After an eight-month delay, the new Chisholm Trail Community Center in southwest Fort Worth opened briefly Saturday morning for a sneak peek of the facility and a City Hall meeting.
Councilman Jungus Jordan, who represents the area, said the $5 million community center, which was funded in the 2004 capital improvements program and a grant, was delayed because of the contractor.
The center, 4680 McPherson Blvd., doesn't officially open until March 1, but those who came to have java with Mayor Betsy Price and Jordan saw it in advance.
Featuring a full gym, a rock-climbing wall, a children's garden, a dance room, meeting rooms and a basketball gym, the community center is state of the art, Jungus said.
“I’m pleased as punch,” he said. “I’m happy for the community, because we wanted it, we anticipated it and we are very excited about it.”
The city has also designated $3.8 million in funding for the neighboring 81.7 acres of Chisholm Trail Community Park in the 2014 bond package, which comes before the residents in May after the council votes whether to approve the package Feb. 11.
Price said the $292 million package, which focuses on infrastructure and transportation, will also include parks and community facilities, like the new community center.
“We certainly want to see that bond election pass, but we’re really not supposed to lobby for it one way or the other, but let me make a suggestion to you — that you get yourself educated on the bond election if you haven’t already,” Price said.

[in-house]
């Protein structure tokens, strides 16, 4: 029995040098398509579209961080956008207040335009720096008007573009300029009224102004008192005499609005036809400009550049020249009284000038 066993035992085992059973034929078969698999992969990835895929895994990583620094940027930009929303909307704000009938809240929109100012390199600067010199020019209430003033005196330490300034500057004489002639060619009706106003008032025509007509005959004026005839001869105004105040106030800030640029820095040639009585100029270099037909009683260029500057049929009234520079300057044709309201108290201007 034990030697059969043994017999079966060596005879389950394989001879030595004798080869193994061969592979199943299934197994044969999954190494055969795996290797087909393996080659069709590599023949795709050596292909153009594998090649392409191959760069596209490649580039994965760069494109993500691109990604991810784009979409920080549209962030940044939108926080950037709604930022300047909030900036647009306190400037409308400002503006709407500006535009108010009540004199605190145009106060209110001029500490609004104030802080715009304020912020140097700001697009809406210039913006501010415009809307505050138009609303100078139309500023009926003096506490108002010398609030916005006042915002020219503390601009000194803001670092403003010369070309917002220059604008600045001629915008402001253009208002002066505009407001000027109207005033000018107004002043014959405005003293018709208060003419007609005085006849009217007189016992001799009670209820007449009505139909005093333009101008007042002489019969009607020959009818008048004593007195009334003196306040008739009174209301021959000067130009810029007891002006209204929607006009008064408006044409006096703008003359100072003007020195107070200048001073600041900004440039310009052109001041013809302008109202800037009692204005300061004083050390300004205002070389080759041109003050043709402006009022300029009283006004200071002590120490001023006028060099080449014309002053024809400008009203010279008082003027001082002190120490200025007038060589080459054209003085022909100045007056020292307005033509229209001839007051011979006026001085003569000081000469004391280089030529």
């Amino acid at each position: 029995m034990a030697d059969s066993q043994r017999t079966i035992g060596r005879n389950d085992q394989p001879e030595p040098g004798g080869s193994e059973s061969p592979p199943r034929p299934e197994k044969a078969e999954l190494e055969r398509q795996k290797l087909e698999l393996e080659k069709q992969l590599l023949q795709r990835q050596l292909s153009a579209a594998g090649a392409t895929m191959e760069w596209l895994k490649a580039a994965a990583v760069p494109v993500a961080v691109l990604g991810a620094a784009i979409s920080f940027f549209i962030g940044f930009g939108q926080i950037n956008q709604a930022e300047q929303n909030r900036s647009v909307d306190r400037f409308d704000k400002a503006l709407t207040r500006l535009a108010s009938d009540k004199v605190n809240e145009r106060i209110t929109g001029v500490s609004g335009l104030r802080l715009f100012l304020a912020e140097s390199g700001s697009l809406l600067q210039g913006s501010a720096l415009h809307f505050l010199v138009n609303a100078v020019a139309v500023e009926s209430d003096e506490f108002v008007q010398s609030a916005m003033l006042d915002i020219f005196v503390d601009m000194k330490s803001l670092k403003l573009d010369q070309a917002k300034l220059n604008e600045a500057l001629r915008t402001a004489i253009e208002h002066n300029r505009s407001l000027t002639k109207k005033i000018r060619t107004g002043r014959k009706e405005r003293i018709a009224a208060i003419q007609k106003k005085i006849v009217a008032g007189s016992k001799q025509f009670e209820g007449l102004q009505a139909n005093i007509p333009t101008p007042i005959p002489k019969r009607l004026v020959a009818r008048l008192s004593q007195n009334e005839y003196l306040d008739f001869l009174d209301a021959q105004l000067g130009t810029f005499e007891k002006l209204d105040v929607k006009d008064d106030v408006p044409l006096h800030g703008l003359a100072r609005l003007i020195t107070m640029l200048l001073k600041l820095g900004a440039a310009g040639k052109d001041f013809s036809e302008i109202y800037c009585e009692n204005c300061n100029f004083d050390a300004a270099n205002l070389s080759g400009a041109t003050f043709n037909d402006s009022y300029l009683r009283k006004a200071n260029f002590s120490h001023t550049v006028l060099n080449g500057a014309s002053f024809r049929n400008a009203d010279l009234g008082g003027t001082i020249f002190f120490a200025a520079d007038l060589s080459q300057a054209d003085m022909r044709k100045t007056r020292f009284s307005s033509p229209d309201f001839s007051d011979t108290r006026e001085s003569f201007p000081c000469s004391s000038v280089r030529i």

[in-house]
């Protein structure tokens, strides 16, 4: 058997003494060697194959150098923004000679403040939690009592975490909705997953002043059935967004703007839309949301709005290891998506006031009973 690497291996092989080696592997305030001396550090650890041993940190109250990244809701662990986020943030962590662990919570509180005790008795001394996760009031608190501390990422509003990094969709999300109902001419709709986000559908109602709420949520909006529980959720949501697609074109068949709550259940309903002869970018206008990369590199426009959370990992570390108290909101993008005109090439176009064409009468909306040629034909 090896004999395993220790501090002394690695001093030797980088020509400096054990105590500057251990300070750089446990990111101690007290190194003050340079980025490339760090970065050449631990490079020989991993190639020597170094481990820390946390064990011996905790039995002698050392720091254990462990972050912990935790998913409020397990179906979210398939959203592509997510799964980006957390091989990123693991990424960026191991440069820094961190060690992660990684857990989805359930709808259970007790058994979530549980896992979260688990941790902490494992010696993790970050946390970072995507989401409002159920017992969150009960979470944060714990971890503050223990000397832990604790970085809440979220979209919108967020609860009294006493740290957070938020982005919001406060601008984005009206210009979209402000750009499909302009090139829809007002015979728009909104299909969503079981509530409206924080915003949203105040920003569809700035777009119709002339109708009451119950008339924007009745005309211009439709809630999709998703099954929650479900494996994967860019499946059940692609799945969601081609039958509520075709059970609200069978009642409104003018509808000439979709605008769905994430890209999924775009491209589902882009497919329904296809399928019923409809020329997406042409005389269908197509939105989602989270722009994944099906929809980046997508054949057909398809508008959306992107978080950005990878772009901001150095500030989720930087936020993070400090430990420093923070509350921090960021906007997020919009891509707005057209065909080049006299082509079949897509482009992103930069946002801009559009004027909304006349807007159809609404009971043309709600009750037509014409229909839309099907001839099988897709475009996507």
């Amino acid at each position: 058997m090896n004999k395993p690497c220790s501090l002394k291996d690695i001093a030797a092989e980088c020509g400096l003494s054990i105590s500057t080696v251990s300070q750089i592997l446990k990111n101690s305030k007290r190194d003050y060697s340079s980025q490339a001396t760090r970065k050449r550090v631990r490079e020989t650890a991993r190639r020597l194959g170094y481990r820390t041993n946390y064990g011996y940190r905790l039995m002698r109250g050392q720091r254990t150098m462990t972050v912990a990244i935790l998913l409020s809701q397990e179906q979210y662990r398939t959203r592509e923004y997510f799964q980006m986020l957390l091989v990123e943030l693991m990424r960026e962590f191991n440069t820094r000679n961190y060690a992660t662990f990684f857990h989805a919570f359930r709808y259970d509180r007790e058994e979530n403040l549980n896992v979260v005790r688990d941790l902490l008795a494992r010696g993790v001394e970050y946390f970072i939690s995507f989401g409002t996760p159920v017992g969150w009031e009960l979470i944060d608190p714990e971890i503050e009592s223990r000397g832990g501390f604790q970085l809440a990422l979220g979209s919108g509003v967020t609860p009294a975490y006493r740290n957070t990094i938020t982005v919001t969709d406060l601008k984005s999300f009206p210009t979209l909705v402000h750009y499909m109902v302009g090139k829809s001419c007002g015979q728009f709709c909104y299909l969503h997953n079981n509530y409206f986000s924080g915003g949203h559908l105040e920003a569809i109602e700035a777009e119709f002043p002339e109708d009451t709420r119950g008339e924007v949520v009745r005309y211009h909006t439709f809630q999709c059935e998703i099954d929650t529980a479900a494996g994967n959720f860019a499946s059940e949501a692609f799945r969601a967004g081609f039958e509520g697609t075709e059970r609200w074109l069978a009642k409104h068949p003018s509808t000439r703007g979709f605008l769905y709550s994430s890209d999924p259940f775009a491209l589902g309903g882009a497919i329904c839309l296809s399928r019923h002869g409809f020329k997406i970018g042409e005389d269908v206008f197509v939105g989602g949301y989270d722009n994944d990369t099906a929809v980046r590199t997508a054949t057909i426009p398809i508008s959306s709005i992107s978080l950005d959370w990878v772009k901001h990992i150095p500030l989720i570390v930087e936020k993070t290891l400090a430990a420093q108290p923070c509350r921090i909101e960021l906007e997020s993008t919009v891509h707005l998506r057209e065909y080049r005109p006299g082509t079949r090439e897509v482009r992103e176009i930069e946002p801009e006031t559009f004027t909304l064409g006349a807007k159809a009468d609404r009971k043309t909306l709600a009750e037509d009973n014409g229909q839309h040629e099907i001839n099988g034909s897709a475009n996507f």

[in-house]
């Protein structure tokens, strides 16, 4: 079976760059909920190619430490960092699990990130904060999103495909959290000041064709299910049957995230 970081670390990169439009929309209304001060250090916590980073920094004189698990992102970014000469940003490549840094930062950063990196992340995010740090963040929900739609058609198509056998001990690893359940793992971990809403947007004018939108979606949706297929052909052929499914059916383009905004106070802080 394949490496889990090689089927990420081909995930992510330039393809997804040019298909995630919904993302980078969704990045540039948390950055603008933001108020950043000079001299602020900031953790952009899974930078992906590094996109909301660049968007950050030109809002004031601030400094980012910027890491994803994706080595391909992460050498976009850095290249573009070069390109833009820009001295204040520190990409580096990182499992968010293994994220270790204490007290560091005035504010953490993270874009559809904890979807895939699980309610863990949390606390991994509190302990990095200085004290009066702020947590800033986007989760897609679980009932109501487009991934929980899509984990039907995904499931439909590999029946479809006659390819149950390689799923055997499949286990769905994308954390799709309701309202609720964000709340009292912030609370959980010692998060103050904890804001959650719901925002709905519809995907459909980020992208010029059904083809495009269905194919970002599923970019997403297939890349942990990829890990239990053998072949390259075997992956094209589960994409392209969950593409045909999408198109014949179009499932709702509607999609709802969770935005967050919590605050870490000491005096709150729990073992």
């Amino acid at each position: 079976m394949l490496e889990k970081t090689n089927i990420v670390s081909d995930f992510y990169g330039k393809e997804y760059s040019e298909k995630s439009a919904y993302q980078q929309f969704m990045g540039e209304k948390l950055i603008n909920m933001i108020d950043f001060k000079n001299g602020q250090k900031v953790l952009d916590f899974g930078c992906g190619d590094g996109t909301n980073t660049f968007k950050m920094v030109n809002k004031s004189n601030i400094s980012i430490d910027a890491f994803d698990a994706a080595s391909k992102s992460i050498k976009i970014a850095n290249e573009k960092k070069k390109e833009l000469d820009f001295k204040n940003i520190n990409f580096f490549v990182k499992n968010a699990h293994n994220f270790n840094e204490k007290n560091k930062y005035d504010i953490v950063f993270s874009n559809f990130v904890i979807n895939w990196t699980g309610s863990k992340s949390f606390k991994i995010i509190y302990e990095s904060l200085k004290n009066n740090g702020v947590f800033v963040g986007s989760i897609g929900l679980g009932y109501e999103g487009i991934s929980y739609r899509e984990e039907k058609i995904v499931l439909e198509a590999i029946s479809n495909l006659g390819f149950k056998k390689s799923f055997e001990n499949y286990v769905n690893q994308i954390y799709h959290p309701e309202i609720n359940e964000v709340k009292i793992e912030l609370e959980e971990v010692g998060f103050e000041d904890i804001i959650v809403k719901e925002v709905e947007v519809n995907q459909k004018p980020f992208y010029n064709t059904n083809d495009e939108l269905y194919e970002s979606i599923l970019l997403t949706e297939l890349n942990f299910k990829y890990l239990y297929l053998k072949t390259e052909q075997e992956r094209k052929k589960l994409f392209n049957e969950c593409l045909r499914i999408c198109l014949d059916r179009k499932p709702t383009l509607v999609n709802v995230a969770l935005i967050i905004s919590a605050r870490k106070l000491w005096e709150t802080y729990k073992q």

Price said transportation and water will be the important issues for the city in the future, especially as it continues to grow to the north and the west.
The residents at the meeting asked about the Chisholm Trail Parkway, which is scheduled to open May 1 and will cost 24 cents a mile, Jordan said.
An opening party for the tollway is planned for May 7-9, and Price urged residents to attend, saying: “Let me encourage you to come out to one of the opening celebrations. It will be the only time in your life probably that you will be able to be on a tollway without cars.”
Jordan said the tollway will spur more growth in southwest Fort Worth with developers already talking about bringing in a mall, department stores, grocery stores and several thousand homes.
"The good news is it is going to be a lot more mobile out here. We will be able to get downtown and we will be able to get to Cleburne. When we talk about growth, when you build a road like that, you are going to have to grow," Jordan said.
Martie Parker, a real estate agent and resident of the area, said the community center will help bring the community together and make the area more attractive to buyers.
“It is something that has come to fruition and is really nice. I think it will add tremendous value to the community and is a great place to stay in touch with the community,” Parker said.